After Valette, Lowry was the second major painter in the North West to focus on the industrial scene. He recalled that his ‘first idea of doing it’ was ‘about 1912 or 1913’ (when Valette had already exhibited many of his major ‘Manchester-scapes’). ‘I was taught then by a gentleman by the name of Valette. He was what I would call a typical product of the Impressionist school but I didn’t want to paint like the Impressionist school’. While Valette painted Manchester, celebrating the architectural magnificence of the industrial buildings, the vibrancy of the city or the languor of the canals, Lowry depicted the industrial landscape and the mills of Salford and Greater Manchester in a more stylised manner, with greater attention to the people in the streets. Lowry gradually found his own artistic style and the influence of Valette, still to be seen in the pastels ‘Coming from the Mill’ and ‘The Lodging House’, started to wane. ‘I could have been subconsciously influenced by Valette’, he admitted, grudgingly, in later years. By the mid-1920s, Valette’s influence became even less pronounced, with Lowry eventually declaring, ‘We did not see eye to eye at all about my paintings; I did not show them to him again.’
In 1928 Valette left Manchester, due to ill health and following the death of his mother. He moved permanently to Blace in the Beaujolais region of France, settling in a cottage which he inherited from his mother and where he had spent many holidays (below). He frequented local artistic circles and, like Van Gogh after his move from the north to Arles, new colour and light bursts from his paintings.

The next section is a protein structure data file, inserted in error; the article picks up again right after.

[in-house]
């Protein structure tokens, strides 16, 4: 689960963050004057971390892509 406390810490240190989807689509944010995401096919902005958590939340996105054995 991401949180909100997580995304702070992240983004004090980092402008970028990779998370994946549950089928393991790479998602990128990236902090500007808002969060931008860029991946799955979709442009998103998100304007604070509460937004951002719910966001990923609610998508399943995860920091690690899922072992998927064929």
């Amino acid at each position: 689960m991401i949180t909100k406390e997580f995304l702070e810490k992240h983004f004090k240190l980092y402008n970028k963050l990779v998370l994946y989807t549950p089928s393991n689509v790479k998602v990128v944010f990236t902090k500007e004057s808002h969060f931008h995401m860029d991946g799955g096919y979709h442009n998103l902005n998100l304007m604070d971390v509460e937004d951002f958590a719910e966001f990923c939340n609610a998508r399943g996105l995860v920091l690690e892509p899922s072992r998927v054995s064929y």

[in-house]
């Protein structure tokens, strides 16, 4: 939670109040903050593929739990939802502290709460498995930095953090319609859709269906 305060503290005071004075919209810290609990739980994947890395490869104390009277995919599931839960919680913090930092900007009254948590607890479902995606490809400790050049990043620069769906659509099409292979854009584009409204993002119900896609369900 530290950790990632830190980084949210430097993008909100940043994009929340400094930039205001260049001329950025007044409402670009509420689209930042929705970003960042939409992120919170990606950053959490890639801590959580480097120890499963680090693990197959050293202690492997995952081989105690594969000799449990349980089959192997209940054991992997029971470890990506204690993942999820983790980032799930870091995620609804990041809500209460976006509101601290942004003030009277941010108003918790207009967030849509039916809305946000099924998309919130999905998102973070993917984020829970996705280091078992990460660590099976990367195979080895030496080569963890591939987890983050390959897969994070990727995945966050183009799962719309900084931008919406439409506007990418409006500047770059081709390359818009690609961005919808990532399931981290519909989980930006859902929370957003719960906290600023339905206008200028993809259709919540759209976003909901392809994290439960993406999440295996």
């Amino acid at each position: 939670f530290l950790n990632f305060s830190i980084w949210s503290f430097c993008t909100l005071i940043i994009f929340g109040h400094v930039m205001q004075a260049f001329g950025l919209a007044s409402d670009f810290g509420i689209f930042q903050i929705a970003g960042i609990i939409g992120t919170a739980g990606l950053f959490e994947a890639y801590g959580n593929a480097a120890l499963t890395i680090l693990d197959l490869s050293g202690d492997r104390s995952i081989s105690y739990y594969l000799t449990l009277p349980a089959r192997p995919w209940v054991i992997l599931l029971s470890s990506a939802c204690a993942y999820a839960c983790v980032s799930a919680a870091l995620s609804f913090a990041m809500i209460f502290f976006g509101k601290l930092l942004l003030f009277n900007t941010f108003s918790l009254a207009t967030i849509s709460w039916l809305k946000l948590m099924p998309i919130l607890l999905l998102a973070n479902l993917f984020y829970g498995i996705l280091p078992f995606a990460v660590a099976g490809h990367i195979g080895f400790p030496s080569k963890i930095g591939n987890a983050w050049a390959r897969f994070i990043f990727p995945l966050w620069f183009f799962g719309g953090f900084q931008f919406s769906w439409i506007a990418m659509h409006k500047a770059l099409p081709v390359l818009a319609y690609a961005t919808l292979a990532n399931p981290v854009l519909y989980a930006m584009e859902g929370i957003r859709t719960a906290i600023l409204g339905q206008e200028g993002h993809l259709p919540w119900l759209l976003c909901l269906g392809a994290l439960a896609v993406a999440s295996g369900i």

As in Manchester, Valette liked to paint in the open air and set up his easel wherever he went. Again like Van Gogh, there are many paintings here which expressively capture the movement of a farm animal or the posture of the field workers in the local vineyards.
Valette painted the landscapes of the villages of this region north of Lyon, producing studies of the field labourers, men and women bent over their tools, working in the fields and vineyards.
In this period Valette also produced expressive portraits of friends and neighbours, and of Maria Lafond, his housekeeper. He died in 1942, aged 65.
Until recently, it proved impossible to trace many of Valette’s paintings, though their existence was known from their titles, listed in old exhibition catalogues, and, in some cases, photographs and oil sketches. As part of the research for this exhibition, a public appeal was launched by The Lowry asking for owners of works by Valette to come forward.
Among many interesting discoveries, one preparatory sketch for a lost painting – ‘Old Peasant Smoking Pipe’ – came to light and is displayed alongside a photograph of the finished work for the first time. Another recent discovery has been the location of the graves of Valette’s first wife and son in the churchyard of St Margaret’s Church in Prestwich.
This unfinished self-portrait, painted in 1912 when Valette was in his thirties, shows the artist as a dapper, intense young man with a fashionable waxed moustache. Dramatically lit from behind, it conveys the image of a romantic artist, whose
effect on his students, including LS Lowry, was considerable, and whose legacy, this exhibition reveals, consists of far more than those magnificent impressionistic townscapes in Manchester Art Gallery.